Residents Warned To Evacuate As Two Large Bushfires Are Set To Merge
Authorities in Australia are warning residents to evacuate their homes, with two large fires expected to merge over the coming days, creating one enormous blaze.
People living close to the border of Victoria and New South Wales have been told to move quickly if they are to get out in time.
Corryong Fire Incident Controller Leith McKenzie told the media that authorities are working around the clock to keep people safe.
However, he warned that if the fires in Corryong (Victoria) and Tumbarumba (New South Wales) continue to follow expectations, they could 'suck each other in'.
Fire Spread Prediction for Sat 4 Jan 2020
Dangerous fires in Shoalhaven, South Coast, Snowy Mountains & areas surrounding Greater Sydney. You should not be in potential spread areas or potential ember attack areas on Saturday. #nswrfs #nswfires pic.twitter.com/Ry14FXgPR2
- NSW RFS (@NSWRFS) January 3, 2020
He said: "The areas between Corryong, Tumbarumba and Khancoban, there's a large fire that came through Tumbarumba, so there's a gap in there where there's a large area... If these two fires get to roll, they will suck each other in.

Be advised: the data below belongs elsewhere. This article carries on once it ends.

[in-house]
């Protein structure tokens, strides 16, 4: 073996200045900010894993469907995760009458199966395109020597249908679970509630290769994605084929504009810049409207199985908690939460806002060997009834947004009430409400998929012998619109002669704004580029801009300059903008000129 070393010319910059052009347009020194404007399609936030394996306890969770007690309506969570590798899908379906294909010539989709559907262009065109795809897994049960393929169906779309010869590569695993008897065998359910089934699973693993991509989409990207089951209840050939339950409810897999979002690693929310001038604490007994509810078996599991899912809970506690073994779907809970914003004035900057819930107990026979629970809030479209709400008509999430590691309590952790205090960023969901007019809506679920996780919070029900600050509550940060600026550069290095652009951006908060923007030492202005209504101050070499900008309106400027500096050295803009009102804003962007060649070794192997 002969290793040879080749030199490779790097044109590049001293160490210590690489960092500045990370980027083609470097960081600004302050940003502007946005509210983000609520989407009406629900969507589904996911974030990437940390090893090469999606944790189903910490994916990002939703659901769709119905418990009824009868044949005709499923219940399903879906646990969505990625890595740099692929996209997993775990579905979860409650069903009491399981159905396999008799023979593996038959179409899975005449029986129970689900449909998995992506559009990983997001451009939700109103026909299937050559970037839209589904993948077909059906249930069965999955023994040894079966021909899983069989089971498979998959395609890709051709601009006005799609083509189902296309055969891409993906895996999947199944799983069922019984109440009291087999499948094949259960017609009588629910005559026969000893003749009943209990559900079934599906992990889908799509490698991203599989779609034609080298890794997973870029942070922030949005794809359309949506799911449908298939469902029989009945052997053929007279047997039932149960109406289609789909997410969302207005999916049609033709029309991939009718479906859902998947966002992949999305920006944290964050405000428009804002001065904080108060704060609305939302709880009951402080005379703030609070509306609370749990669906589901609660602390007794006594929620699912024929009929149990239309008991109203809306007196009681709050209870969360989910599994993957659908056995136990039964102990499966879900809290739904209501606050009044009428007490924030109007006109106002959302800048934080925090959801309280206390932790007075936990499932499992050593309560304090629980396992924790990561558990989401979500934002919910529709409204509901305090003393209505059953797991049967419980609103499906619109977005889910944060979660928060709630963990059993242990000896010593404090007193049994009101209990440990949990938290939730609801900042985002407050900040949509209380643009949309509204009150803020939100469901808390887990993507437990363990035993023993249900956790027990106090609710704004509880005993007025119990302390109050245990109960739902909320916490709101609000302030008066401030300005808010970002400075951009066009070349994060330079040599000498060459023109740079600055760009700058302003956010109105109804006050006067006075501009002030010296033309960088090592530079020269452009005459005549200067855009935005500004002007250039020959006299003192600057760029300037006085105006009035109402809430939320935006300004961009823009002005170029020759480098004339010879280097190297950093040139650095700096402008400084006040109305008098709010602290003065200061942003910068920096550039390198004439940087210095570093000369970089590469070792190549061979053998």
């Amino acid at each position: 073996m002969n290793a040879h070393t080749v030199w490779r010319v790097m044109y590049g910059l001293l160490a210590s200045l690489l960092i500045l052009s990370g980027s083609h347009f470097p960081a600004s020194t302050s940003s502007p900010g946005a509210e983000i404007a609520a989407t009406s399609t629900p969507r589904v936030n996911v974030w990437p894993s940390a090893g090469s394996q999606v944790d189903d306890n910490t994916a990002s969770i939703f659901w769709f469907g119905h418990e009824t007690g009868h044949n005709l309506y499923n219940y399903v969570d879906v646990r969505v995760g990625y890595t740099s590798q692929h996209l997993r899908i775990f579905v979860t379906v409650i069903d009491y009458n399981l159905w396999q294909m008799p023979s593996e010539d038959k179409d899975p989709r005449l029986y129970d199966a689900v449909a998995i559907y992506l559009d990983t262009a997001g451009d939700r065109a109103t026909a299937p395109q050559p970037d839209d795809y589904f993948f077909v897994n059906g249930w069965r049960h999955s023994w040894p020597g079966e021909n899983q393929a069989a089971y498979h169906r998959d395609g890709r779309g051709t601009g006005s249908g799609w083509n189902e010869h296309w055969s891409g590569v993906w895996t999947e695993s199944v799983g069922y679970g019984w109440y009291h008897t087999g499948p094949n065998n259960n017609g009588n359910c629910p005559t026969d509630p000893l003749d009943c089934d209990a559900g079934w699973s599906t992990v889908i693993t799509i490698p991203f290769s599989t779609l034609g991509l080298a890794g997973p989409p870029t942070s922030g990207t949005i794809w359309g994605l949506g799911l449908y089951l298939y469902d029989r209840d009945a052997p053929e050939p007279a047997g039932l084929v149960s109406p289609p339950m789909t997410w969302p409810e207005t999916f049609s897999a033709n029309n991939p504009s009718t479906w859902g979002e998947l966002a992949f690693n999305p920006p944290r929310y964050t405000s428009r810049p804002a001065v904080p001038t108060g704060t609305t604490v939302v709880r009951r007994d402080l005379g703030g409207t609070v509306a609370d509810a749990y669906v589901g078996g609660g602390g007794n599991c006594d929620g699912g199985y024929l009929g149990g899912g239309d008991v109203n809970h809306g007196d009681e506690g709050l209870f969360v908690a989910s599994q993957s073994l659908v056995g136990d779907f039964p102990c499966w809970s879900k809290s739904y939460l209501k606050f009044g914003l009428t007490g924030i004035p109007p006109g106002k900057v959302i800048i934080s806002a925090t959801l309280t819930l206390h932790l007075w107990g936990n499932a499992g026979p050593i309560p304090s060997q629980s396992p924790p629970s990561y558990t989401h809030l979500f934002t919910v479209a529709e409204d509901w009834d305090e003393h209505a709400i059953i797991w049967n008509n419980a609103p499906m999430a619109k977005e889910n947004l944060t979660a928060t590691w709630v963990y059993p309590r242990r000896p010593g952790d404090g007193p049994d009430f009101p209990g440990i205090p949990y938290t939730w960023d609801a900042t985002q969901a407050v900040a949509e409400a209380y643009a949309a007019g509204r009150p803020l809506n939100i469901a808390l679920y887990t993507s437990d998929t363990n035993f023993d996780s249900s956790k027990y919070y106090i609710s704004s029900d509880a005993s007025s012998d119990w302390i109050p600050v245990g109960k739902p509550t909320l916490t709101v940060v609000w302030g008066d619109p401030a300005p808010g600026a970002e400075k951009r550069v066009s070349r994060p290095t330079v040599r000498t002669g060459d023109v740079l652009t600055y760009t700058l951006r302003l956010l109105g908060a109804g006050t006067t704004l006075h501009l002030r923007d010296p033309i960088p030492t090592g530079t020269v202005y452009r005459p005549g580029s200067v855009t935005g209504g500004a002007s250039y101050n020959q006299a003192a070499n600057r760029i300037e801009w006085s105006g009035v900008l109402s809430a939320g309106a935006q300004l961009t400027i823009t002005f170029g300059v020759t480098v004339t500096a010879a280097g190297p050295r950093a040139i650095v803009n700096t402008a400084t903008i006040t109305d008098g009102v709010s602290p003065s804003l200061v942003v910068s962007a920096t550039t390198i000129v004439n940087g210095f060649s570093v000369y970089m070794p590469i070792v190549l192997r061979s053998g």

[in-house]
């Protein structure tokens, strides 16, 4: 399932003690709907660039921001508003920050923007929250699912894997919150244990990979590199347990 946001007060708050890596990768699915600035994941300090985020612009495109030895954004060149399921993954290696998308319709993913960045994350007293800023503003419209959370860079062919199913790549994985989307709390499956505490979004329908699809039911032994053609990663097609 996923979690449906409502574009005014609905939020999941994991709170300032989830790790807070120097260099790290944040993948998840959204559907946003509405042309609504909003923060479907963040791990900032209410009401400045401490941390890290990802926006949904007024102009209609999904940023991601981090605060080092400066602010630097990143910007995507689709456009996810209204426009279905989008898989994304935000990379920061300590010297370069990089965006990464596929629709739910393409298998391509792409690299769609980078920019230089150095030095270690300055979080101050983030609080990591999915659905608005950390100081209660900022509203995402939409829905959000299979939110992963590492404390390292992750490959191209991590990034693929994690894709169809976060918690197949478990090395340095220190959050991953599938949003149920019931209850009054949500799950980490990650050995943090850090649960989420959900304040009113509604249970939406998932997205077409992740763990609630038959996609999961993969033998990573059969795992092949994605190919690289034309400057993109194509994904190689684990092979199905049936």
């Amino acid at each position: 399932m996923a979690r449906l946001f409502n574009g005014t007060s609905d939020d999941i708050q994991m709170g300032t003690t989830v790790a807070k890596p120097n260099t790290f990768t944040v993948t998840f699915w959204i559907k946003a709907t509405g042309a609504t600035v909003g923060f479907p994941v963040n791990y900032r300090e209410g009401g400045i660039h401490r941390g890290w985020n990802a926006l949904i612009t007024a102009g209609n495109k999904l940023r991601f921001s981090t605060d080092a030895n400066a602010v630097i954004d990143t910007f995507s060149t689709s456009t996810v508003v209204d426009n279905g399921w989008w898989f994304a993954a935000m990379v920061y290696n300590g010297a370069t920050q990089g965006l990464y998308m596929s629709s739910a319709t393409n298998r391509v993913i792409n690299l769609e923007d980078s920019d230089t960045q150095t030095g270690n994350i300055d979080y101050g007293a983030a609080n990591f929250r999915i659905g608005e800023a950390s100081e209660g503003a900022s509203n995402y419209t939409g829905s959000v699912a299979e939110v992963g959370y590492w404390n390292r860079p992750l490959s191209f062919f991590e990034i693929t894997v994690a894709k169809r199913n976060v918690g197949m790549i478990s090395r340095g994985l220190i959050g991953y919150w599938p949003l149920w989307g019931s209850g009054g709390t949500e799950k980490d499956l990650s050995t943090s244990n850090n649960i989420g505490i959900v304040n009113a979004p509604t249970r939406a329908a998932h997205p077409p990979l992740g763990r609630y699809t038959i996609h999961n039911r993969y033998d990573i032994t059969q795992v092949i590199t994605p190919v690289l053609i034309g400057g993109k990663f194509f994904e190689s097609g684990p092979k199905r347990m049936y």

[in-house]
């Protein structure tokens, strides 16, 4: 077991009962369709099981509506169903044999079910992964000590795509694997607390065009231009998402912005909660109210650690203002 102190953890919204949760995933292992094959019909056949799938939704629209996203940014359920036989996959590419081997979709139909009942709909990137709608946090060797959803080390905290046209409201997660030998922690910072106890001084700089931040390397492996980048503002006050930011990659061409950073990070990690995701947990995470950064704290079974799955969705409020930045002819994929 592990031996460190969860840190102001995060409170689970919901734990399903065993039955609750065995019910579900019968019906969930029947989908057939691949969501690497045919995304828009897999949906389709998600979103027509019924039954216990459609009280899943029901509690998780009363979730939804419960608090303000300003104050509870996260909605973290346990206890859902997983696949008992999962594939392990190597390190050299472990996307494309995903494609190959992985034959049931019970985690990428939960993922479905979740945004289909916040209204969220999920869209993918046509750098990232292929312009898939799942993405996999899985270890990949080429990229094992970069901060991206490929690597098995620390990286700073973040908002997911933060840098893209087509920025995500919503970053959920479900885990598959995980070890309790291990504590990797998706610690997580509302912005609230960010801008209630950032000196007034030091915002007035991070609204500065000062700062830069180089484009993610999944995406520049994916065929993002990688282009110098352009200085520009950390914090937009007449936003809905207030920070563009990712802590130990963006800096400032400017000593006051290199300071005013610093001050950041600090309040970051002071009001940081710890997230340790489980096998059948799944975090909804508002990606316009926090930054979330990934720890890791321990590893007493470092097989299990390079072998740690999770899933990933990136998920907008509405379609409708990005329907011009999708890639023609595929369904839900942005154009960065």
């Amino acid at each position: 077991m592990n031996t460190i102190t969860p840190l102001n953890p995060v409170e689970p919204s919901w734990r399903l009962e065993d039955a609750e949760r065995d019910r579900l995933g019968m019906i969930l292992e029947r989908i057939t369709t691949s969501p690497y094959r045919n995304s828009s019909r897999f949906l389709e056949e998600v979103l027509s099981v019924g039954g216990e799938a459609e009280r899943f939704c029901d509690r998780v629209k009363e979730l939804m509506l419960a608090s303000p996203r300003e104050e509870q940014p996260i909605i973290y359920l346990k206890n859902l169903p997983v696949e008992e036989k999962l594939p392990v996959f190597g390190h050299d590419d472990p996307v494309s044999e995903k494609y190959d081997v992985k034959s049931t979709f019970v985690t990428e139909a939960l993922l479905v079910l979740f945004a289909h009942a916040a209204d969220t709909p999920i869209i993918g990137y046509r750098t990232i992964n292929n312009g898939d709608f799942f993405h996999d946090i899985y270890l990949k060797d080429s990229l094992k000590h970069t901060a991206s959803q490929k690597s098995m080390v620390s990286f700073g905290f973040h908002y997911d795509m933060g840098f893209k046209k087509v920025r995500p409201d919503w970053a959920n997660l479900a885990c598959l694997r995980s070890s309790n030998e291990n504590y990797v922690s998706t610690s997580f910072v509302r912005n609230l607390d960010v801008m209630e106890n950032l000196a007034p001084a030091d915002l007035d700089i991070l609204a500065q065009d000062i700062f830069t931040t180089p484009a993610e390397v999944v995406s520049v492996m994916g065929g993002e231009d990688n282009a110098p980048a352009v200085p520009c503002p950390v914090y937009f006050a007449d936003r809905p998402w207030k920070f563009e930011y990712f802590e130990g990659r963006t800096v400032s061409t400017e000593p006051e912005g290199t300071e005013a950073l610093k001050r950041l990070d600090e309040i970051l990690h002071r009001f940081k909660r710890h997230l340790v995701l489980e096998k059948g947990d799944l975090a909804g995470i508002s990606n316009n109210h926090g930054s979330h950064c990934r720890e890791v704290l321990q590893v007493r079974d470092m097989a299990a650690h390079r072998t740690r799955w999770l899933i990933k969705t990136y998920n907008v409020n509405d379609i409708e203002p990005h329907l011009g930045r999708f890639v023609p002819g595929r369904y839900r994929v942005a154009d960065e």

"So, the people in that area have got to realise... if that happens, that is really an incredible type of fire.
"We've really got to work hard with the community to get the message out there, and that's the police and the CFA door-knocking and trying to do that kind of thing now."
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Mr Leith went on to explain the sheer scale of the evacuation.
"We had a convoy come out of Corryong last night of over 120 vehicles, we were expecting 60; that's the kinds of logistics that we are dealing with. That's incredible... some of those were residents... we've had most of the tourists out."
Authorities have issued a warning to residents in Biggara, Towong, Towong Upper, Tintaldra and Walwa to evacuate immediately.
This comes after news broke that at least 19 people and around 480 million mammals, birds and reptiles have died in the bushfires since September.
Science for Wildlife executive director Dr Kellie Leigh told the New South Wales upper house inquiry: "We're getting a lot of lessons out of this and it's just showing how unprepared we are.
"There's no procedures or protocols in place - even wildlife carers don't have protocols for when they can go in after fire."
Many species have been affected in Australia - which is home to various indigenous fauna including kangaroos, koalas, wallabies, possums, wombats and echidnas - but koalas are feared to be among the hardest hit, with an estimated 30 percent of just one koala colony on the country's northeast coast thought to be lost.
There are concerns that many wildlife communities will need human assistance to get populations anywhere close to where they were before the bushfires.
Featured Image Credit: PA